Emergency workers were at the scene pulling bodies and the injured out of the rubble of hundreds of homes damaged by the severe weather.
"The challenge is the sheer volume of the debris where all the homes were located," Sheriff Jay Jones told CNN. "It's the most I've seen that I can recall."
Tornado warnings were in force across Georgia and Alabama on Sunday evening.
Drones flying overhead equipped with heat-seeking devices had scanned the area for survivors but the dangerous conditions halted the search late on Sunday, Mr Jones said.
An intense ground search would resume Monday morning.
Mr Jones said said the twister travelled straight down a key local artery in Beauregard and that the path of damage and destruction appeared at least half a mile wide.
Several people in Lee County were taken to hospitals, “some of them with very serious injuries”, he added.
The National Weather Service confirmed late on Sunday that a tornado with at least an F3 rating caused the deadly destruction in Alabama.
Radar and video evidence showed what looked like a large tornado crossing the area near Beauregard shortly after 2pm, said meteorologist Meredith Wyatt with the Birmingham, Alabama, office of the National Weather Service.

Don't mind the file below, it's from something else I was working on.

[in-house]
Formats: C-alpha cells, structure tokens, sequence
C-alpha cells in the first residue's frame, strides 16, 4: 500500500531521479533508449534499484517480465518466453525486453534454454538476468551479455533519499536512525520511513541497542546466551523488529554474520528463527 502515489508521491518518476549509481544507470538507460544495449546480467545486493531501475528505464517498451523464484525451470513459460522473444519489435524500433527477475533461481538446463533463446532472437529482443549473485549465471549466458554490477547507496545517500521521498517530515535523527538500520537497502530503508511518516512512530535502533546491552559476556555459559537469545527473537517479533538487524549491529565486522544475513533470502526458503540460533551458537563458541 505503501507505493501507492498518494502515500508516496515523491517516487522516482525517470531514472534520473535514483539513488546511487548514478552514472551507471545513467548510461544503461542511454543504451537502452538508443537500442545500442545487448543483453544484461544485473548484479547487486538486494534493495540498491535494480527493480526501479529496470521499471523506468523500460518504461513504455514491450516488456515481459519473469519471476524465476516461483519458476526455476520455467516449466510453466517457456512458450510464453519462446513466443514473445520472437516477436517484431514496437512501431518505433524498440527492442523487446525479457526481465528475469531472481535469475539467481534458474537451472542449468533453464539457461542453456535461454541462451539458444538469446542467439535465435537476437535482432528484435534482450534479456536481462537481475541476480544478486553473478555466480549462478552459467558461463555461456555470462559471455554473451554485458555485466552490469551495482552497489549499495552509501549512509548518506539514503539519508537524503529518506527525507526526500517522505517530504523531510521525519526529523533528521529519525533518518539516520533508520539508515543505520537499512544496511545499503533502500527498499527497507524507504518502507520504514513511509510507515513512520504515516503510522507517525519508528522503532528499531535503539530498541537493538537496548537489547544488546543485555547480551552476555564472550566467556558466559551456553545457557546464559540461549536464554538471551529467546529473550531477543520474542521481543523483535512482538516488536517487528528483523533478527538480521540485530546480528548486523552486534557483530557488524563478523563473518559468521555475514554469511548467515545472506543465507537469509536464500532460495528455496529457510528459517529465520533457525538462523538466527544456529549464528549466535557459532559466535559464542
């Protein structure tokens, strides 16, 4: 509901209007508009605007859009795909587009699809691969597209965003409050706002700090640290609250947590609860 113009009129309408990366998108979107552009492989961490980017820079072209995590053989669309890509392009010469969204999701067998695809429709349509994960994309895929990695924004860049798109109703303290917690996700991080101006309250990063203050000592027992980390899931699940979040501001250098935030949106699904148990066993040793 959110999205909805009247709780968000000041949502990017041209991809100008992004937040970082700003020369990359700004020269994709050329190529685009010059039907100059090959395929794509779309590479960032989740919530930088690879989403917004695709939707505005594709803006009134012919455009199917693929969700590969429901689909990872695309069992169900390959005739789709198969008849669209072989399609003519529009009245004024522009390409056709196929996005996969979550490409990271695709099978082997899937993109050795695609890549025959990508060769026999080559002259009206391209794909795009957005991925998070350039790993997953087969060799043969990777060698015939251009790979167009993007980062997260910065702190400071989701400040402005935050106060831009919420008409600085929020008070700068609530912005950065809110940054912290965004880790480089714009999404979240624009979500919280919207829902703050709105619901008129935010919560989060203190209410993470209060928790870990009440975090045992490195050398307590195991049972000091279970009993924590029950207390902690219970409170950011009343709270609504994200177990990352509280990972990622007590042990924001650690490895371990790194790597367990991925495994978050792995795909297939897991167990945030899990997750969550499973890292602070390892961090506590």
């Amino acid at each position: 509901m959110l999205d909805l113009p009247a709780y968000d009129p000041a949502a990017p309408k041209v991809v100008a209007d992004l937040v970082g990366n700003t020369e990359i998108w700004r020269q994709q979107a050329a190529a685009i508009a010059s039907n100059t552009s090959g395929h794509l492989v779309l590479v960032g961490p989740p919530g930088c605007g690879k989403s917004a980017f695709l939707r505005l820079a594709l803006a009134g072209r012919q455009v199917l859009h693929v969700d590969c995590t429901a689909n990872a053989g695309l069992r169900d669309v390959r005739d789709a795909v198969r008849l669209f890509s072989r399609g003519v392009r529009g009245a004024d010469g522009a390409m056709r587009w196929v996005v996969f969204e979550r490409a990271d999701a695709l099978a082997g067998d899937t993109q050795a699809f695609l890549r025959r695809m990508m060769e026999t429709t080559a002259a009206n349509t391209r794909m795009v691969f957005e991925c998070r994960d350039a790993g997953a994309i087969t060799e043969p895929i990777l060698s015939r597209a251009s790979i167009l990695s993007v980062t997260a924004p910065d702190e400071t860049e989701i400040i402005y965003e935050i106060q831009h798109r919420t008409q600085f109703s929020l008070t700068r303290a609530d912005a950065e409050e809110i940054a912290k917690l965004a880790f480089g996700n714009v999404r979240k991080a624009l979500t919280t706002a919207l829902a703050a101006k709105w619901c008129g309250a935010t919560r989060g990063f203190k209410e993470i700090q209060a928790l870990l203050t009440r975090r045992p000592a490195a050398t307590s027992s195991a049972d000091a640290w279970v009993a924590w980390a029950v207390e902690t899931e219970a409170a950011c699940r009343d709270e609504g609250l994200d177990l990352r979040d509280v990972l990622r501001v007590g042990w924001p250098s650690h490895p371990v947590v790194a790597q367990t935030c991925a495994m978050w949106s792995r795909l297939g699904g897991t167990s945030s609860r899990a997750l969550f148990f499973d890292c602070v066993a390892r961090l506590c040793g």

Kay Ivey, Alabama's governor, warned residents on Twitter that more severe weather might be on the way.
She said the state was working to help families who had been impacted.
"Our hearts go out to those who lost their lives in the storms that hit Lee County today," Ms Ivey wrote.
"Praying for their families & everyone whose homes or businesses were affected."
The storm left more than 10,000 customers without power, the Birmingham News said, citing the utility Alabama Power.
Brian Hastings, director of the Alabama Management Agency, said: "We have historic flooding to the north and historic flooding on the Tombigbee [River], and now this storm system that just went through, and now we're getting reports of significant damage."
President Donald Trump tweeted late on Sunday night, urging Alabama residents to take care in the wake of the disaster.
“To the great people of Alabama and surrounding areas: Please be careful and safe. Tornadoes and storms were truly violent and more could be coming,” he wrote.
“To the families and friends of the victims, and to the injured, God bless you all!”
Additional reporting by agencies